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THE

Defender Picks

 

MERCREDI

May 24th

Jazz Pilates

New Orleans Jazz Museum, 12PM

Led by renowned jazz vocalist Stephanie Jordan

 

Happy Hour Sessions

The Foundation Room, 5PM

Featuring the raw blues and smokey femininity of Hedijo

 

Shake It Break It Band

21st Amendment, 5PM

Step back in time and enjoy some tunes

 

Lighting from a Theatrical Perspective

NOLA Community Printshop, 6PM

Hosted by veteran Lighting Designer, Andrew J. Merkel

 

Free Spirited Yoga

The Tchoup Yard, 6:30PM

Free yoga, optional beer and food

 

Big Easy Playboys

Bank Street Bar, 7PM

Mixing roots, rock, and blues

 

Think Less, Hear More

Hi-Ho Lounge, 9PM

Spontaneous compositions to projected movies

 

 

JEUDI

May 25th

Soft Opening

Royal Brewery, 11AM

Come celebrate the opening of NOLA’s newest brewery

 

Doreen’s Jazz New Orleans

Royal Street, FQ, 11AM

Doreen Ketchens and her band

 

Jazz in the Park

New Orleans Armstrong Park, 4PM

Music by Honey Island Swamp Band + Hot 8 Brass Band

 

Ogden After Hours

Ogden Museum of Southern Art, 6PM

Featuring the funky sounds of Margie Perez

 

Conversation: On Cecilia Vicuña

Contemporary Arts Center, 7PM

Discussion on the “About to Happen” exhibition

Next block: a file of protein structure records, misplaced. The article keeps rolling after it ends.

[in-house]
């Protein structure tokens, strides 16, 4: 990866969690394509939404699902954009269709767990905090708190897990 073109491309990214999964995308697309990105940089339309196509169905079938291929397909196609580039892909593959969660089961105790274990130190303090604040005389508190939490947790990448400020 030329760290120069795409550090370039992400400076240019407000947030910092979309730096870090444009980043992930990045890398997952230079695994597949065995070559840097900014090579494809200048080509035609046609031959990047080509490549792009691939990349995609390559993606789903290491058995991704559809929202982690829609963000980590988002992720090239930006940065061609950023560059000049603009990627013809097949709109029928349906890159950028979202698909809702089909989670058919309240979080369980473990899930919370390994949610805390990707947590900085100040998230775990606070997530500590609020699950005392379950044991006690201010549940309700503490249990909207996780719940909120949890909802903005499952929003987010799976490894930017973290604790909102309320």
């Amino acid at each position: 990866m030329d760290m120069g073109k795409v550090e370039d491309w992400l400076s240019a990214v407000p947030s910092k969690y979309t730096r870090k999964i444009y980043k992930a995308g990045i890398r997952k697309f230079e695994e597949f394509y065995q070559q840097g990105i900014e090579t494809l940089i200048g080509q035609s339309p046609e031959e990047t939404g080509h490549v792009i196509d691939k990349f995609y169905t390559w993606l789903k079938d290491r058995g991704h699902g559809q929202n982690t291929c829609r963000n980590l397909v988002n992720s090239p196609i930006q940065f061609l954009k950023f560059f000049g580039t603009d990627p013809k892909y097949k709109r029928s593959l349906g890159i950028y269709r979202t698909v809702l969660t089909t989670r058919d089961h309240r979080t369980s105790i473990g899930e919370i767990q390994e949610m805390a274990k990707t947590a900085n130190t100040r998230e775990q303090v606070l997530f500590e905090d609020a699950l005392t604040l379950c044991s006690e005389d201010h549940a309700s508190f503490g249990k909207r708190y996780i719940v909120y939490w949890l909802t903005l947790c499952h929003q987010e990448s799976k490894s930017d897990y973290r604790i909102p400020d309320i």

JD Hill & The Jammers

Bar Redux, 8PM

R&B, rock blues, and everything in between

 

Luke Winslow King

Tipitina’s, 9PM

Support by The Washboard Rodeo

 

Dave Easley

Neutral Ground Coffeehouse, 10PM

Witness one of the city’s best guitarists

 

VENDREDI

May 26th

Bayou Country Superfest

Mercedes Benz Superdome, 11AM

Miranda Lambert, Blake Shelton, Rascal Flatts and many more

 

Magazine St. Art Market

Dat Dog, 4PM

Happy hour + local art

 

Royal Street Stroll

200-900 Blocks of Royal St, 530PM

Led by the Krewe of Cork

 

YP Family Game Night

Urban League of Greater New Orleans, 6PM

Game night for young professionals and their families

 

Toonces and Friends

Marigny Opera House, 7PM

An orchestral journey through time

 

Spektrum Fridays

Techno Club, 10PM

Featuring J.DUB’L and residents Erica and Rye

 

New Thousand + Adrian

Balcony Music Club, 11PM

Violin centered hip hop

 

Free Music Series

Fulton Ally, 10PM

Featuring Bubl Trubl


World Trade Center, Ferry on 'New Orleans Nine' Most Endangered Places List


New Orleans' iconic landmarks take many forms, with live oak trees, tombstones, blighted houses and, of course, really tall buildings, all part of what makes the Crescent City landscape identifiable. But the changing New Orleans landscape leaves many of these spots open to the possibility of going from the list of landmarks to "Ain't Dere No More." Each year, the Louisiana Landmarks Society complies the New Orleans Nine list of most endangered landmarks, and this year's compilation isn't leaving current events out of the mix.

 

The list, which is compiled through a nomination process, seeks to get the word out about threatened sites. The LLS will hold a reception to recognize the nine on Sunday, June 30, from 4-6 p.m. The free reception is at the LLS headquarters in the Pitot House, located at 1440 Moss St. on Bayou St. John.